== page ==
All in all, it has worked out pretty well for OSU. Fans and former players can lament the fact that the Buckeyes lost to TTUN for the first time in a decade, but it was bound to happen at some point. Day has kept talent funneling into the program, coached in two CFP’s, and maintained the standard that Meyer set during his time in Columbus. If you want to nitpick, then I think you deserve coal in your stocking for Christmas.
If the negative events of 2018 never took place, maybe Day waits one more year and succeeds Meyer after the 2019 season. Instead of just being the QB whisperer, he also comes in with the pedigree of a National Championship-winning offensive coordinator. 2020 would have made for a very awkward first year as a head coach, but the end result is likely very similar.
But what if Day lacked patience and didn’t want to wait for his opportunity? The list of college openings in 2019 was not great. Miami filled its vacancy with Manny Diaz, and Day doesn’t seem like a Florida guy. Louisville could have been interesting, but it clearly doesn’t have the prestige of an Ohio State. North Carolina or West Virginia? Same as Louisville, in my opinion. So I don’t think Day would have stuck around the college game. I think he takes his talents to the next level.
Call this wishful thinking, but what if Day never left Ohio after 2018? A certain professional team in southern Ohio also named a young, offensive-minded coordinator as its new head coach prior to the 2019 season, and that team was none other than my Cincinnati Bengals! Who dey!
After a few successful seasons with Ohio State, Day’s name became a hot commodity in coaching circles. Looking to make a splash, Cincinnati brought in a guy whose biggest coaching accomplishment was far superior to that of being Sean McVay’s personal assistant. Day did not have to move out of the state he had grown to love, and he could even stay in touch with his former peers — or poach them in the near future (looking at you, Hartline). After a rough first season, the Bengals still select Joe Burrow, with whom Day has some familiarity, and they are perennial Super Bowl contenders almost immediately. Bengal fans are in year three of a decades-long dynasty, and all of our football dreams are coming true. What a time to be alive!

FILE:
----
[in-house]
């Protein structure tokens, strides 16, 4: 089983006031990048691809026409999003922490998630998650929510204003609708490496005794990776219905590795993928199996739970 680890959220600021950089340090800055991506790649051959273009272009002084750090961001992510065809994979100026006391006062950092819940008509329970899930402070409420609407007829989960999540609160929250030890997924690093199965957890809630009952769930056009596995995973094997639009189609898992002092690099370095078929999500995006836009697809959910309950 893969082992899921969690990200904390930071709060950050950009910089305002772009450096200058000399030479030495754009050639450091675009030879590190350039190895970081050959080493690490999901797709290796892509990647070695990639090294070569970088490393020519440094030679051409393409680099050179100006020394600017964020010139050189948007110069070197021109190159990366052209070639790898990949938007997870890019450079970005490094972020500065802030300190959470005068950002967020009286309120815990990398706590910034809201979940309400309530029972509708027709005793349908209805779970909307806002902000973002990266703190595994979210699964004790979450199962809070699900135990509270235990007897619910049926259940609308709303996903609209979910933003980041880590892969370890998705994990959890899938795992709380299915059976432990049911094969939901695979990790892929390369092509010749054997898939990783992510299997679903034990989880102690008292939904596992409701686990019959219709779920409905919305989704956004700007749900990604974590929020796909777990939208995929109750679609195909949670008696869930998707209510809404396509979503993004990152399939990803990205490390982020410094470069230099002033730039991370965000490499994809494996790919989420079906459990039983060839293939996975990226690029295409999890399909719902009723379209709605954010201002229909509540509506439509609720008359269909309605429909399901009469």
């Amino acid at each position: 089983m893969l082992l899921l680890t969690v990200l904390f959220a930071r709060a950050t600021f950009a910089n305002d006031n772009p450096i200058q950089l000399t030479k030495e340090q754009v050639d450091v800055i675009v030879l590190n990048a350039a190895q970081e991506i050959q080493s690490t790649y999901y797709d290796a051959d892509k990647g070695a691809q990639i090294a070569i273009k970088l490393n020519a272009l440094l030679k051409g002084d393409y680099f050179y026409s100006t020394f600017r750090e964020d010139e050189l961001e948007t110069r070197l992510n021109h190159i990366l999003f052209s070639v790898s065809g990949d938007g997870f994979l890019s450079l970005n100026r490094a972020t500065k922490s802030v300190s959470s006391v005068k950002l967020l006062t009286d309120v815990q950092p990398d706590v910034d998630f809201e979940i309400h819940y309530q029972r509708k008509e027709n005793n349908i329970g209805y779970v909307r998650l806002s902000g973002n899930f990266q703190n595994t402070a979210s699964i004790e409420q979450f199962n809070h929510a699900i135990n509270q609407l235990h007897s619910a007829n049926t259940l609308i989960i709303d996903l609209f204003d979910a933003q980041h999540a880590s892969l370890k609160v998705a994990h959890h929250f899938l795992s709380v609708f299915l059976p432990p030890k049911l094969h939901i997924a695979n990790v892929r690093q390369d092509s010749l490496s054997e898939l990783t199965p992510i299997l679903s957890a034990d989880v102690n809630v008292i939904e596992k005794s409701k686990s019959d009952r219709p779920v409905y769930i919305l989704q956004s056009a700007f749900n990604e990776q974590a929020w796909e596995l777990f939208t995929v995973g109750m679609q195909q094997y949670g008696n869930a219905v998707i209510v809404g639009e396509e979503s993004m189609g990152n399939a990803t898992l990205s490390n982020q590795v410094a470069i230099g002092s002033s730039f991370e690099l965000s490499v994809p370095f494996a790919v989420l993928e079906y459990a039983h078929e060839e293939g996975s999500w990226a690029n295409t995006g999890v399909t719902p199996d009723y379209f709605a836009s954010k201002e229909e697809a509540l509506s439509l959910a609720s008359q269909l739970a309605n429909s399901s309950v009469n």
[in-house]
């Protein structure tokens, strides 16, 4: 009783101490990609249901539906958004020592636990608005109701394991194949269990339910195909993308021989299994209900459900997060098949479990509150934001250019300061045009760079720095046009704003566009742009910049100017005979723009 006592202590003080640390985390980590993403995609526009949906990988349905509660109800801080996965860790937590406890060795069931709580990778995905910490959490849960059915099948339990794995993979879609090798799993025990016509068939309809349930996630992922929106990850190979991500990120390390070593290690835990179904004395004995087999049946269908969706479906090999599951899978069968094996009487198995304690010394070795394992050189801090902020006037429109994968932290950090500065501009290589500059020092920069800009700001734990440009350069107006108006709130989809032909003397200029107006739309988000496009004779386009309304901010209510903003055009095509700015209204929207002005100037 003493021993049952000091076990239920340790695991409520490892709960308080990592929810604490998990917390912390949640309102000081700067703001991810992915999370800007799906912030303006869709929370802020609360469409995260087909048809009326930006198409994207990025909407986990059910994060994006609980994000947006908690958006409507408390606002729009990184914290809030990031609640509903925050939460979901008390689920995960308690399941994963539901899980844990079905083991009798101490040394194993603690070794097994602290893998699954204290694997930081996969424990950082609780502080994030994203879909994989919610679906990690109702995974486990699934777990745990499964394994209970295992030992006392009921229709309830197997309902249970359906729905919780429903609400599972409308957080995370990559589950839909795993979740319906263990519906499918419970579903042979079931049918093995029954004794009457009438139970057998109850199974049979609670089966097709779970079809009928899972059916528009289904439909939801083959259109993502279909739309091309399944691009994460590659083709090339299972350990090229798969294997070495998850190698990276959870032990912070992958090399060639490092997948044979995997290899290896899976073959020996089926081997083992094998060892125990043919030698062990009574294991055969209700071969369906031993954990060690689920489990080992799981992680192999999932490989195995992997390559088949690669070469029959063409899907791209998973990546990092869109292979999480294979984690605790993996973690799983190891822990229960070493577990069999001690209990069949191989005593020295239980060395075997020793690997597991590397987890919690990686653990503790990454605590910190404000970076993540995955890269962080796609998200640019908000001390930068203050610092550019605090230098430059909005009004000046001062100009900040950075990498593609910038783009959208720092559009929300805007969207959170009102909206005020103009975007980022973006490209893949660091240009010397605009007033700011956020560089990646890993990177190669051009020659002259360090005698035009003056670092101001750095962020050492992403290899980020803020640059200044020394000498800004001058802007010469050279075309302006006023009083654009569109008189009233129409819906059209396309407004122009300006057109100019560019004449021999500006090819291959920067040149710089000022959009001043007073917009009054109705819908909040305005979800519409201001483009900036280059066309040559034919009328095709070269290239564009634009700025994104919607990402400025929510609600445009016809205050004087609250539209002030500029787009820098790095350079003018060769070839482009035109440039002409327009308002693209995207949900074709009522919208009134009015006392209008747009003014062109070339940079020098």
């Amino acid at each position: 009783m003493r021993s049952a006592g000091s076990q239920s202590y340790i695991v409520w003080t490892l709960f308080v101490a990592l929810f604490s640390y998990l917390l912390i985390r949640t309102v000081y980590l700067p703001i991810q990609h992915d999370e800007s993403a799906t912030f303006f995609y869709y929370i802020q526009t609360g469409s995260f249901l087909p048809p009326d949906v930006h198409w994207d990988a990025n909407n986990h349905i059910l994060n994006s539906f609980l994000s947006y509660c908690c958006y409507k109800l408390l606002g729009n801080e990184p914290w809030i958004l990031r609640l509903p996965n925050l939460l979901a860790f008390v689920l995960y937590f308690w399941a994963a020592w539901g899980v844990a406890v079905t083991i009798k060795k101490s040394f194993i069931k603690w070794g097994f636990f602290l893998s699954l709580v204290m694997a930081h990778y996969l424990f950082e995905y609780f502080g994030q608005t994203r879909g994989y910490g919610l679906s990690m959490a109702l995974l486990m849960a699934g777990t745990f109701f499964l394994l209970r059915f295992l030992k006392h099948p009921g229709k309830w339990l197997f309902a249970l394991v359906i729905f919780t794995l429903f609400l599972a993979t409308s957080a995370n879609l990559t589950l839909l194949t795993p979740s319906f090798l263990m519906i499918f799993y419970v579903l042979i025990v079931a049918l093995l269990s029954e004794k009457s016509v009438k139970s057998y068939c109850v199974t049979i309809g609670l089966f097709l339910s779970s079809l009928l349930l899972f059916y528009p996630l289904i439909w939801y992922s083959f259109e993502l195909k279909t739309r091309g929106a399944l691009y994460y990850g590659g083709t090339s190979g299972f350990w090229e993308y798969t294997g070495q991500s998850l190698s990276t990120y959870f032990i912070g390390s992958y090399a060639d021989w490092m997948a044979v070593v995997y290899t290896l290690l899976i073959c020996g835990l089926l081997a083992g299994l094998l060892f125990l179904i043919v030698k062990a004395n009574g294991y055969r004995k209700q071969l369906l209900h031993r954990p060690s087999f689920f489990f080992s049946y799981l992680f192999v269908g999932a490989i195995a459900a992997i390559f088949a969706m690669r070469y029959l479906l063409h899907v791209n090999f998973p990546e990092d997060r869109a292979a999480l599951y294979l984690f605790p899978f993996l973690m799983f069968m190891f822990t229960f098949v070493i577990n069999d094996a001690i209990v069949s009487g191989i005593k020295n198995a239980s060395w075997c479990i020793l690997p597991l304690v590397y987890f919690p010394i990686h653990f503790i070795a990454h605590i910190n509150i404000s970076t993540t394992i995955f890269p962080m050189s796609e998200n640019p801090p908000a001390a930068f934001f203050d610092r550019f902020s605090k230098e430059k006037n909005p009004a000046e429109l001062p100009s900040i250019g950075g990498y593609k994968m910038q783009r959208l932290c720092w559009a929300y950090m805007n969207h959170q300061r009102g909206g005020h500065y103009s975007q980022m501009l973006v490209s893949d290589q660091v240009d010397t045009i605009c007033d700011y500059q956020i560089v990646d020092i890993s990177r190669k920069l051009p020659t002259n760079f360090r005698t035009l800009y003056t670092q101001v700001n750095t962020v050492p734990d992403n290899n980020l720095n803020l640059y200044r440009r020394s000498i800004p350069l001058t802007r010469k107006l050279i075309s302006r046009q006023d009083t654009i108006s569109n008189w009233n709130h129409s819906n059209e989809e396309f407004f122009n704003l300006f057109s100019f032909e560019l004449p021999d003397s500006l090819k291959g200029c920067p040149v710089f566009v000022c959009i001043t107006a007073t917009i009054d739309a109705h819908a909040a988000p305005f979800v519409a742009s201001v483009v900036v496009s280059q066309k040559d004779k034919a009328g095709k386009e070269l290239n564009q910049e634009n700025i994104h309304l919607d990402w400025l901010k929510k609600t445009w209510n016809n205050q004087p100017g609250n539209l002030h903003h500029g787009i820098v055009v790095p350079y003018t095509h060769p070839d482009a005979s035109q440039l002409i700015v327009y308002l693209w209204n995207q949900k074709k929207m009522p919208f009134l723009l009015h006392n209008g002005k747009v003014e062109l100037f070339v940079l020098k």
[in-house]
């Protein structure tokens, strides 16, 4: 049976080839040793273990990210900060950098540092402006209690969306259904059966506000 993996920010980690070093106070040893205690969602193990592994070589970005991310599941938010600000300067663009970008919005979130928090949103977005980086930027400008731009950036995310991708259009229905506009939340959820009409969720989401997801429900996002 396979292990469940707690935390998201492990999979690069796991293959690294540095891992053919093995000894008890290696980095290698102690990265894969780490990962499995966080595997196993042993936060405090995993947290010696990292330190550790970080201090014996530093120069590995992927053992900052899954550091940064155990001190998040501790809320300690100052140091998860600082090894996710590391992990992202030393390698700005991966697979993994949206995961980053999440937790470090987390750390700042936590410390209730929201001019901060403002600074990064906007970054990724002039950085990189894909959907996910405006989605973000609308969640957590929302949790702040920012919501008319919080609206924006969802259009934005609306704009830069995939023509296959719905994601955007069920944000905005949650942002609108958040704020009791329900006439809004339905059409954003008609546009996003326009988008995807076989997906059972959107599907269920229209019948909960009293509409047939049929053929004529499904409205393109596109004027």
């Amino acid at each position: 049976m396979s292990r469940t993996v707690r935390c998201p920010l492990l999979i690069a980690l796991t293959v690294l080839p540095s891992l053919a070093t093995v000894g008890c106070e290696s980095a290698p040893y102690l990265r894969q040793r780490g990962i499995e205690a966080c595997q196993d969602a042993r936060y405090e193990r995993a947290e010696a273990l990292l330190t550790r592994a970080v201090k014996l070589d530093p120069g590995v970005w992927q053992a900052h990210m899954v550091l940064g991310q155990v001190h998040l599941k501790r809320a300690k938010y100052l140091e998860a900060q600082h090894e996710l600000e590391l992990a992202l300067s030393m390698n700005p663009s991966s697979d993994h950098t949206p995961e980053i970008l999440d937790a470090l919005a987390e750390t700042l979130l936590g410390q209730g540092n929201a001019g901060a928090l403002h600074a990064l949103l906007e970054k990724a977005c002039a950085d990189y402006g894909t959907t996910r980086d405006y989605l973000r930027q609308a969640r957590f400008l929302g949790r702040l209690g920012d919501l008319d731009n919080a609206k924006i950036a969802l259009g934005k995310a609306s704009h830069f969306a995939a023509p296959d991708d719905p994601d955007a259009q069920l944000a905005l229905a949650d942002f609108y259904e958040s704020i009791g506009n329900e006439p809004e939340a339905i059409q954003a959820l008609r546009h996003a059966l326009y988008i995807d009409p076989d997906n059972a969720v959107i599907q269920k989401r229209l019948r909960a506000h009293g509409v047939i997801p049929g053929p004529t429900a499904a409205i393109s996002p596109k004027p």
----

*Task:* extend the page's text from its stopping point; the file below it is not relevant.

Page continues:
Luke Fickell: 2018 – Head Coach at Cincinnati/Present – Head Coach at Ohio State
Talk about having the stars align! This fake scenario is full of positives, which is not exactly what George witnessed in the movie. But I’m not one for downers, so let’s keep the happy train rolling…
In 2017, Fickell took the Cincinnati job, perhaps after seeing the writing on the wall at Ohio State. He was a sacrificial lamb during the 2011 season, but his performance as the interim head coach was not indicative of what he could (and would) eventually be. He stuck around for a few seasons, waiting for his next real opportunity.